Abbas Mirza

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Field-Marshal Abbas Mirza (عباس میرزا in Persian) (August 26, 1789 - October 25, 1833), was a Qajar crown prince of Persia. He developed a reputation as a military commander during wars with Russia and the Ottoman Empire[1], as an early modernizer of Persia's armed forces and institutions, and for his death before his father, Fath Ali Shah. Abbas was an intelligent prince, possessed some literary taste, and is noteworthy on account of the comparative simplicity of his life.

He was a younger son of Fath Ali Shah, but on account of his mother's royal birth was destined by his father to succeed him. Entrusted with the government of a part of Persia, he sought to rule it in European fashion, and employed officers to reorganize his army. He was soon at war with Russia, and his aid was eagerly solicited by both England and Napoleon, anxious to checkmate one another in the East. Preferring the friendship of France, Abbas Mirza continued the war against Russia's General Kotlyarevsky, but his new ally could give him very little assistance. Kotlyarevsky defeated the 10-times numerically superior Persian army in the Battle of Aslanduz and in October, 1813, Persia was compelled to make a disadvantageous peace, ceding some territory in the Caucasus (present-day Georgia, Dagestan, and most of the Republic of Azerbaijan).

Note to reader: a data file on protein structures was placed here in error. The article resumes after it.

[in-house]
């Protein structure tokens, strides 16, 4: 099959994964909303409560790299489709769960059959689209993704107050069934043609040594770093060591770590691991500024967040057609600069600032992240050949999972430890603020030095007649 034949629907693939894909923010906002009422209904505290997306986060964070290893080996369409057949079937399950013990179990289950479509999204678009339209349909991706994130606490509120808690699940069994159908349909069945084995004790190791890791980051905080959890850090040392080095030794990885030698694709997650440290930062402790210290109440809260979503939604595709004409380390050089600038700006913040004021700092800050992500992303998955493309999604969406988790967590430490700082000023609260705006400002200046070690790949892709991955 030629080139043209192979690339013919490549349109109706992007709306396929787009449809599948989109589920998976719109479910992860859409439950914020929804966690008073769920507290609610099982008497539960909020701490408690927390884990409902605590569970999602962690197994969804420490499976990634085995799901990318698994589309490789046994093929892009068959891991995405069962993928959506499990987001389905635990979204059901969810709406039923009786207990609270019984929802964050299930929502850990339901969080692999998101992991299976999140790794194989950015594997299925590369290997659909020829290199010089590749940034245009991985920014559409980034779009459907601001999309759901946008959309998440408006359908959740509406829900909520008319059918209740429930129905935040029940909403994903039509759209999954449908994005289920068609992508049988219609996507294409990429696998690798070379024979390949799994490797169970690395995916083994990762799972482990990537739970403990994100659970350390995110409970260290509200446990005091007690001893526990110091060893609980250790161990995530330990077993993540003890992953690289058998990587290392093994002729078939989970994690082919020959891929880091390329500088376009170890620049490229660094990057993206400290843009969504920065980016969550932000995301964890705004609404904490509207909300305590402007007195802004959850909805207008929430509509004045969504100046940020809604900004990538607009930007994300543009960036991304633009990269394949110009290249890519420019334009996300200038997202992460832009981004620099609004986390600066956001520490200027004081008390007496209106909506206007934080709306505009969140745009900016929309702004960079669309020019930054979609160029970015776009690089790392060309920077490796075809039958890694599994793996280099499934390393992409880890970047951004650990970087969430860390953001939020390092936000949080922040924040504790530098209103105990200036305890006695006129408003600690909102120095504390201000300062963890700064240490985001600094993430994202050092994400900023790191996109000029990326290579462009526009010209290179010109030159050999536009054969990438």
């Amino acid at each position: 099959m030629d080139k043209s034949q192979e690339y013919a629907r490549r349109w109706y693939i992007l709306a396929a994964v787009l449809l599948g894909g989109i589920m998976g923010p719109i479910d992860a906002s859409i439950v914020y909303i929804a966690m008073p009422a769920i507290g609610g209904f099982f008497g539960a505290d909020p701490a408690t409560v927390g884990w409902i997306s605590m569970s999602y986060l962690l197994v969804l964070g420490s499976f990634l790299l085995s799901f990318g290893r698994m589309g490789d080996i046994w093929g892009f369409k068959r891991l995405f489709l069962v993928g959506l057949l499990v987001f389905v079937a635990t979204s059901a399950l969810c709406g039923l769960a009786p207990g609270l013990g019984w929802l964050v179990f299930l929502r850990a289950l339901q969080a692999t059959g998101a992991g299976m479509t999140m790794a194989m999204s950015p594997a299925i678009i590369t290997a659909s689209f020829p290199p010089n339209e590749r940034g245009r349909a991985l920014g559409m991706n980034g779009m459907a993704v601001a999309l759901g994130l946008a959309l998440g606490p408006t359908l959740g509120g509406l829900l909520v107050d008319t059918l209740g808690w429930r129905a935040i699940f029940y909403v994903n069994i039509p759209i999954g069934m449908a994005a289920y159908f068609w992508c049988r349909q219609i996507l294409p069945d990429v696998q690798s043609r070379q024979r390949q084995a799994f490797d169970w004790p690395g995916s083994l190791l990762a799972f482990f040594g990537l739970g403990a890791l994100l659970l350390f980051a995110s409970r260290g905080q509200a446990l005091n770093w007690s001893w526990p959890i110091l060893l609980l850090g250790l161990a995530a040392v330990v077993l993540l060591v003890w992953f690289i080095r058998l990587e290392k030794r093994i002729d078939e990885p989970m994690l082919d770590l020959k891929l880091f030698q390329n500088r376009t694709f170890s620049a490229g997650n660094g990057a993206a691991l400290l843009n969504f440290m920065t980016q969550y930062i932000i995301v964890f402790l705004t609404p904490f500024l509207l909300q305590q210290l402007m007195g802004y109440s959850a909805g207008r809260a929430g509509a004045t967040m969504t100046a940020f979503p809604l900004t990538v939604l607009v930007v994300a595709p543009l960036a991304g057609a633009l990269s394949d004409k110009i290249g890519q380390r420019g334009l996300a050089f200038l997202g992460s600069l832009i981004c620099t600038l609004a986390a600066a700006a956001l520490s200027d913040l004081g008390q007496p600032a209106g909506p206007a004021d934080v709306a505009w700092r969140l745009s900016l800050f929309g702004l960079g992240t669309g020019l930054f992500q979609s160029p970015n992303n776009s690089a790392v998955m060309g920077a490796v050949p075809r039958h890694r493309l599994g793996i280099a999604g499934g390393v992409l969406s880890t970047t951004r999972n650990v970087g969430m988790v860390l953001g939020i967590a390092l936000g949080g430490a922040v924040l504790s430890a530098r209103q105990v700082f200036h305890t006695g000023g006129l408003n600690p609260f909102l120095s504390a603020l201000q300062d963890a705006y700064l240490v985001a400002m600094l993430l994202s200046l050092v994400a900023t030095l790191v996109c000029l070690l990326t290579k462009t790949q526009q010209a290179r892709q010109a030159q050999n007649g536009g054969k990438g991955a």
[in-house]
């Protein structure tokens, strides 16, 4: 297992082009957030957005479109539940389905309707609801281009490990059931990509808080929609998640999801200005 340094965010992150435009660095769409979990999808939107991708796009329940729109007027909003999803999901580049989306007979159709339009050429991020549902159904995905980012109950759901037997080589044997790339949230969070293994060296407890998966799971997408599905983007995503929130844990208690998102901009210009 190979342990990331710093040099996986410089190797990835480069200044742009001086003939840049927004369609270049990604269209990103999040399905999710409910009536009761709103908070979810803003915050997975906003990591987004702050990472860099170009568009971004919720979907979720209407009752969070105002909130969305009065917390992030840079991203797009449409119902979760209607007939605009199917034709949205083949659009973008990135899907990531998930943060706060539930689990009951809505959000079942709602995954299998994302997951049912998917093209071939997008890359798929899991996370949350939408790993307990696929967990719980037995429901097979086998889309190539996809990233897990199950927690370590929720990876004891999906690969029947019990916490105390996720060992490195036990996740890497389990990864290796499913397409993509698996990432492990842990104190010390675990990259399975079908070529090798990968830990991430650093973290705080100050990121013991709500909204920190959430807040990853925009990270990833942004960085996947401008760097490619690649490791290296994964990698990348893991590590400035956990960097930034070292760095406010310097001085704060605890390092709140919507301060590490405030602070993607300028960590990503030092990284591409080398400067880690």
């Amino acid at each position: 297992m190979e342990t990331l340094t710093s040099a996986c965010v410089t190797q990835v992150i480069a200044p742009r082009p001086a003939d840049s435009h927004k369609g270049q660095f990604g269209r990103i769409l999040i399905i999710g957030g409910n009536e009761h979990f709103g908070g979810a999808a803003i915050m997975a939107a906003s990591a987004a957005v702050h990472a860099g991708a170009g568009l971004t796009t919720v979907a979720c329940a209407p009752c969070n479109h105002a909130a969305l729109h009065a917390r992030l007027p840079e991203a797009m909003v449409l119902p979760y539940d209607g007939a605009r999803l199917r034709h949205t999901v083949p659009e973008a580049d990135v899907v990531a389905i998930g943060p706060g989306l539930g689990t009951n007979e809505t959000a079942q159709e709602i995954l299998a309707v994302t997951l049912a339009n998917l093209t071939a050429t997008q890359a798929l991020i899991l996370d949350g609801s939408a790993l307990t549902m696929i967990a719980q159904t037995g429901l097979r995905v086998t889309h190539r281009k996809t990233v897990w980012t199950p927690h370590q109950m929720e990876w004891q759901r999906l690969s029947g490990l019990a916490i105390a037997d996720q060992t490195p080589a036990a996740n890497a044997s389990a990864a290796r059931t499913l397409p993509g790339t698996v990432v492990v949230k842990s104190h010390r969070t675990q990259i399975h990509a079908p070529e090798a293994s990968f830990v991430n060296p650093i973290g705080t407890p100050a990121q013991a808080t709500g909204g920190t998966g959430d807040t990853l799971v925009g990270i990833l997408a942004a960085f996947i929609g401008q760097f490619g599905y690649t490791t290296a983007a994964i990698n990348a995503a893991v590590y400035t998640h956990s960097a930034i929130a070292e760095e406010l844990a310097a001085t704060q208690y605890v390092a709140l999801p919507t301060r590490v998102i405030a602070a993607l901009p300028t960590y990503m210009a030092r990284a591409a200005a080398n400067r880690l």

He gained some victories during the war 1821 war between the Ottoman Empire and Persia, resulting in a peace treaty signed in 1823 after the Battle of Erzurum. The war was a victory for Persia. His second war with Russia, which began in 1826, ended in a string of costly defeats after which Persia was forced to cede nearly all of its Armenian territories and Nakhchivan. When the peace treaty was signed in February, 1828, Abbas Mirza sought to restore order in the province of Khorasan, which was nominally under Persian supremacy, and while engaged in the task died at Mashhad in 1833. In 1834 his eldest son, Mohammed Mirza, succeeded Fath Ali Shah as the next king. R. G. Watson (History of Persia, 128-9) describes him as “the noblest of the Kajar race”.[2]

He is most remembered for his valor in battle and his failed attempts to modernize the Persian army. He was not successful in part due to the lack of government centralization in Iran during the era. Furthermore, it was Abbas Mirza who first dispatched Iranian students to Europe for a western education.[3]


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